Thursday, August 1, 2013

Pepakura Paper Projects

So, I've been eyeing this process called Pepakura for quite a while now. If you're new to the term basically the idea works like this: You (or in this case anyone who's not me since I'm not skilled enough or equipped to do it) create a 3D model, or take an existing one, and "unfold" it. Unfolding refers to the process of breaking the surface area of the 3D model into manageable pieces that can be printed onto paper or cardstock like puzzle pieces. Each piece has tabs, numbers, and fold lines so that it can be put back together in an actual physical representation of the 3D model. Awesome right?

Well, it doesn't have to stop there. At that point all you have is a paper model, but with the use of things like fiberglass resin you can harden it and make it strong, and then you can apply things like papier mache or Bondo (an auto body filler) and make it into, well, whatever! The thing that I'm primarily interested in is armor. Specifically in regards to all things Star Wars, like Stormtroopers, Mandalorians, Sith, etc.

I've been researching this forever but at some point you just have to jump in and get your hands dirty so that's what I'm doing. Let me note right here that this is by no means a "How-To" when it comes to Pepakura. This is more like a "Follow me as I stumble along trying to figure this thing out as I go" and will probably span several posts. That being said, I've started two projects almost simultaneously. The first one is for me and the second one is for my brother-in-law who I have the privilege of using as an excuse to make things that are fun.

Like I said, I have a particular interest in all things Star Wars so I wanted to start with something in that area. The Stormtrooper helmet looked a little complicated for my first build so I settled on the Sith Stalker helmet.

In retrospect there are far simpler helmets in the Star Wars universe but this one is so awesome that I don't regret my decision (yet, that is).

Cardstock is the recommended medium for this type of project but I didn't have any and didn't feel like buying any so I used some of the tons of waste paper that my office churns out on a daily basis. Hooray for nerdy recycling!

I tried to start at the simplest part (the back) and work my way towards the more difficult face section.

The mask part.

The mouth piece.

The helmet part.

All the components together.

All the components together, on my head.

There is one unfortunate part about this helmet in particular. There are several different models of this helmet done by different people. Overall I liked this one the best but it's actually missing a couple pieces because the guy who designed this 3D model decided to make them differently and attach them after. So at this point I think I'm going to print off those parts from a different version of the helmet and see if I can adapt them to mine. Also, because I used paper it has buckled under it's own weight at the "cheek" parts. Now I have to figure out a way to reinforce it so it will stay straight for the hardening part or I'll have to do it over again.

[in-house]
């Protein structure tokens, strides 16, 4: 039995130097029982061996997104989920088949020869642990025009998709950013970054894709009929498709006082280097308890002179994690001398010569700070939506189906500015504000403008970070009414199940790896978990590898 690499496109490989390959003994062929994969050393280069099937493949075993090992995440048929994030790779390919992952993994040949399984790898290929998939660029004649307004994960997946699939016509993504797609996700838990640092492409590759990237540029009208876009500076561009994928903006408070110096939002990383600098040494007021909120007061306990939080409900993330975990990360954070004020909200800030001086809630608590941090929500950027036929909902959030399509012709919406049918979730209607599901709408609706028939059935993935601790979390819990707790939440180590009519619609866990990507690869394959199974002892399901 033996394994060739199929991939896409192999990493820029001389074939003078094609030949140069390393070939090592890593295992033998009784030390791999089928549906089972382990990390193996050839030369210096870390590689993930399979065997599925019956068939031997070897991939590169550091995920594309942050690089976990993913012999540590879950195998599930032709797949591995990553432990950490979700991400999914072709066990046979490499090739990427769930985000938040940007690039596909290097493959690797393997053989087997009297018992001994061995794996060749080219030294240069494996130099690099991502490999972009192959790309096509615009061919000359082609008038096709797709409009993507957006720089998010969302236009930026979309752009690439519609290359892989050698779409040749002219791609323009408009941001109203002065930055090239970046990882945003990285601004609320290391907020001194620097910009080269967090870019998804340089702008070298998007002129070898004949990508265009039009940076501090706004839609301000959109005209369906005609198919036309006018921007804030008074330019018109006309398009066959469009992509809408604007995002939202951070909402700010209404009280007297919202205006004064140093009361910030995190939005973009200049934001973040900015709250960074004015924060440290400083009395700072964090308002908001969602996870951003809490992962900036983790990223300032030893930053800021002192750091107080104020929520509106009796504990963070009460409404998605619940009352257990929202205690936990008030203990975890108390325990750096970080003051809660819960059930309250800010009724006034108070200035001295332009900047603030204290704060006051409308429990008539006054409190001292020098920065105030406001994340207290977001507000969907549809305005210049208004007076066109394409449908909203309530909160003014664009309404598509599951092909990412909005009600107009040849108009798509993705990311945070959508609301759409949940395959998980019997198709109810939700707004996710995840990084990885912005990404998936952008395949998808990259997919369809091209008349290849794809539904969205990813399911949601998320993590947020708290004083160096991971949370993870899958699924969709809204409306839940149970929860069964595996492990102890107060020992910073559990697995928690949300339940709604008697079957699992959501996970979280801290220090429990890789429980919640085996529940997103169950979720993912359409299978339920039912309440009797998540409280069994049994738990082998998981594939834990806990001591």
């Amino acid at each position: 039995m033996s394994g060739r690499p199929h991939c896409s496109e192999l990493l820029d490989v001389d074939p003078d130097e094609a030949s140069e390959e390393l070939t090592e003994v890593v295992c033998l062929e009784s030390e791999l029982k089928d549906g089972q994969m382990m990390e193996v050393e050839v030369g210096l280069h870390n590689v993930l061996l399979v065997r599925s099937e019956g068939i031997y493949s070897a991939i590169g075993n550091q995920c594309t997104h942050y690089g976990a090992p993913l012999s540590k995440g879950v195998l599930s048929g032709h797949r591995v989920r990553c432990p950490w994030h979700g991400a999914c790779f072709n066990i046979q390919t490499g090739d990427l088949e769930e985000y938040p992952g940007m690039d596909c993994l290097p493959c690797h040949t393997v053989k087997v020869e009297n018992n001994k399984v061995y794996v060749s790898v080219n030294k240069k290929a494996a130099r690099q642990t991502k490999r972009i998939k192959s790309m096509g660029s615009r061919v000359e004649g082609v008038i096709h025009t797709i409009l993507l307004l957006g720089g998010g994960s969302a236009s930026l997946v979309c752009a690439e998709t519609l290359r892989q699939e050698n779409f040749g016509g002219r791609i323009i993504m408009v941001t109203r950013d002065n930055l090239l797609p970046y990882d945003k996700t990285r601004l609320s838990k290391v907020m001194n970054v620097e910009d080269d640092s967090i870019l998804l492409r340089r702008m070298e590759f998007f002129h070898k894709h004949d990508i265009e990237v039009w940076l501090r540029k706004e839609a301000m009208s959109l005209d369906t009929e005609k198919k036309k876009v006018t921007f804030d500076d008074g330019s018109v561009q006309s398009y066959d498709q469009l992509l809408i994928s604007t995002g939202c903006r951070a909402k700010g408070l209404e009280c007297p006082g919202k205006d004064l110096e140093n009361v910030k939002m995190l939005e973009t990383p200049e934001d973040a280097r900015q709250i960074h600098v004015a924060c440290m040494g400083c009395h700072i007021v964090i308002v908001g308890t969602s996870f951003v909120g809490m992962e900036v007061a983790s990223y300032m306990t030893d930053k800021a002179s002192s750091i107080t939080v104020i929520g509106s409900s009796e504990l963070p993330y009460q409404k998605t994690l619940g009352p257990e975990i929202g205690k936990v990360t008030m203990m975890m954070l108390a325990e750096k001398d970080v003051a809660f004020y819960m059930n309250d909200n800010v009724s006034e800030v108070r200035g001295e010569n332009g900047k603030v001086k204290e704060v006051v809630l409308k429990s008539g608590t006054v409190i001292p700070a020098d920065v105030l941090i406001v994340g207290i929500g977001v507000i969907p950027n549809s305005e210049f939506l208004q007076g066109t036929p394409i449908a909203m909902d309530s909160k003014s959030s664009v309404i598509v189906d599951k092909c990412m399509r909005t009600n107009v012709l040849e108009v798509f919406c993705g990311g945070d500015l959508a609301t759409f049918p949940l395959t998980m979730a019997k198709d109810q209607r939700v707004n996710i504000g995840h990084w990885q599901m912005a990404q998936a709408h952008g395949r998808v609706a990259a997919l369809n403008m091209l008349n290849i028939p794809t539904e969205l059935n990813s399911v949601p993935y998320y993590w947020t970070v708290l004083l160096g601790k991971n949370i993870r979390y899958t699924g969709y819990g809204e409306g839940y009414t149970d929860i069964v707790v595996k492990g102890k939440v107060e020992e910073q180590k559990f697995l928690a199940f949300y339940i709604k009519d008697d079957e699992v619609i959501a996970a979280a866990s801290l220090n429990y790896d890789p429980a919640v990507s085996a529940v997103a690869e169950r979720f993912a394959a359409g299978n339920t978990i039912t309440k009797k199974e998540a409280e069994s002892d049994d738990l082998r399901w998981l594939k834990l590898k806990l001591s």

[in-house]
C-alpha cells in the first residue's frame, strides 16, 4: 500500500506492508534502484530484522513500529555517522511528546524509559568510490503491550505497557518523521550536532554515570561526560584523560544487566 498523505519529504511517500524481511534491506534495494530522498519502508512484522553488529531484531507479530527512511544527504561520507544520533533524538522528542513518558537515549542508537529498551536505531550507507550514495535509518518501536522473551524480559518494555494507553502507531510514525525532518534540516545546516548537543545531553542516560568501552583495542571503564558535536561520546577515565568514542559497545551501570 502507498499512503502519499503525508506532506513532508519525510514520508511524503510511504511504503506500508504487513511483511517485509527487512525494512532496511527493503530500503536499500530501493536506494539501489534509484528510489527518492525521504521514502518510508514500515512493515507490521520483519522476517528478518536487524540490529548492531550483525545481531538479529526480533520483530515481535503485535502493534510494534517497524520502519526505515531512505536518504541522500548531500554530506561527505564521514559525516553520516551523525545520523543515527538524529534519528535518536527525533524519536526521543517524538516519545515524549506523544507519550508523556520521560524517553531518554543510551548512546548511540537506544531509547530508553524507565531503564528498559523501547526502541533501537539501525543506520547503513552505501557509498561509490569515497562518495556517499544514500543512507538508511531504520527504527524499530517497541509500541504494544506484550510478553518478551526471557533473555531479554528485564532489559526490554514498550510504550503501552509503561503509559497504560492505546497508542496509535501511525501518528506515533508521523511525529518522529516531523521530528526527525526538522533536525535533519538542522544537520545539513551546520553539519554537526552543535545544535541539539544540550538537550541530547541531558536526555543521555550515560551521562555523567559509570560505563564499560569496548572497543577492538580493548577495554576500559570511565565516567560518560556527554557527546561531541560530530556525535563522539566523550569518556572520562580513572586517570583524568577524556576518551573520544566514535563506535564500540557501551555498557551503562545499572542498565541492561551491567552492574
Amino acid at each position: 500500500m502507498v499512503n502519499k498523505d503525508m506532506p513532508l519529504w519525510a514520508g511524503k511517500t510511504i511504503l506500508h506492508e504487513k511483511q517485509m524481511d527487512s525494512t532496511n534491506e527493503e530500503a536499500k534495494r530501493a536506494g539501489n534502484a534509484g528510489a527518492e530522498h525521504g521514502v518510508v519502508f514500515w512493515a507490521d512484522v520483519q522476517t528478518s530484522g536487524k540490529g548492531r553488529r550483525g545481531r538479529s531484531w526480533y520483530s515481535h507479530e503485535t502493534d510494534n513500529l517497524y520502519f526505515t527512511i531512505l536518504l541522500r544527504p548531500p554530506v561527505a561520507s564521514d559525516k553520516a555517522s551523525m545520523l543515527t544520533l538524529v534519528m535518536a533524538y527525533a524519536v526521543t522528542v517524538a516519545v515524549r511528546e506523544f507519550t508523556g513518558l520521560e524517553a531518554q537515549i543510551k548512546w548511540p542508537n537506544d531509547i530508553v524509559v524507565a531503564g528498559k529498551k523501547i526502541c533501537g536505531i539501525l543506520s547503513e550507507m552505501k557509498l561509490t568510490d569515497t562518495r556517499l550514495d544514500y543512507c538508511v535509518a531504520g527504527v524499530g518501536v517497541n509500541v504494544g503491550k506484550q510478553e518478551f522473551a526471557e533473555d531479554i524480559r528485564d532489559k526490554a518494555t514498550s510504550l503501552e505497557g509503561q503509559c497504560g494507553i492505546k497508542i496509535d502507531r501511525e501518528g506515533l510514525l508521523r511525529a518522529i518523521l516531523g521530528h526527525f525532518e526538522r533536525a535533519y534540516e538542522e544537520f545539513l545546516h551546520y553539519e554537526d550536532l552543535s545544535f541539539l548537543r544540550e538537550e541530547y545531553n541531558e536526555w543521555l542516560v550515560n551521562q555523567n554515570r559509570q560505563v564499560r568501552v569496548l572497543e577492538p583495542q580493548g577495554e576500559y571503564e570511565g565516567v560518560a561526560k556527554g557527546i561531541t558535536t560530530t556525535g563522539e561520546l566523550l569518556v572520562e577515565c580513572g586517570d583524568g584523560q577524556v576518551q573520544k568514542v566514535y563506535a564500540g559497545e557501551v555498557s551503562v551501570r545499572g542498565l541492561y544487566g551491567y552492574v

As for my brother-in-law, he's planning on cosplaying a character from Defense of the Ancients 2 known as Yurnero the Juggernaut.

I'd love to help with more than just the mask, but at this point I don't know how much help he needs for any of that or really how much time I have either. So right now I'm helping with the mask part. For this one I realized that I had a bunch of file folders that I wasn't using and thought I might try using them. I couldn't print on them so I printed the file on waste paper again and just put it on top of the folders when I cut it out. I also wrote the numbers that identify which edge matches which. Even with the extra work I much prefer working with the cardstock than with the regular paper.

At this point I have the front of the mask done but that's pretty much the easy part. As I add the horns it will get harder to glue each piece together and I might start wishing for that flimsy paper again. Once I'm done the assembly process I'll have to invest in some fiberglass resin and Bondo so I can really finish these off right.

So anyways, those are the projects I'm currently working on, as well as house related projects which will all get covered over here.

If you want to try out Pepakura for yourself head on over to Tamasoft and download the free viewer program. You can use it to view and print files. They also have links to where you can download the files. You'll need the paid version of the program if you want to unfold your own files. For more information on the process feel free to ask me anything or try perusing The Replica Prop Forum. They have exhaustive knowledge on the subject and tons of cool files. If you're more interested in toys and figures you might try Papercraft Paradise.

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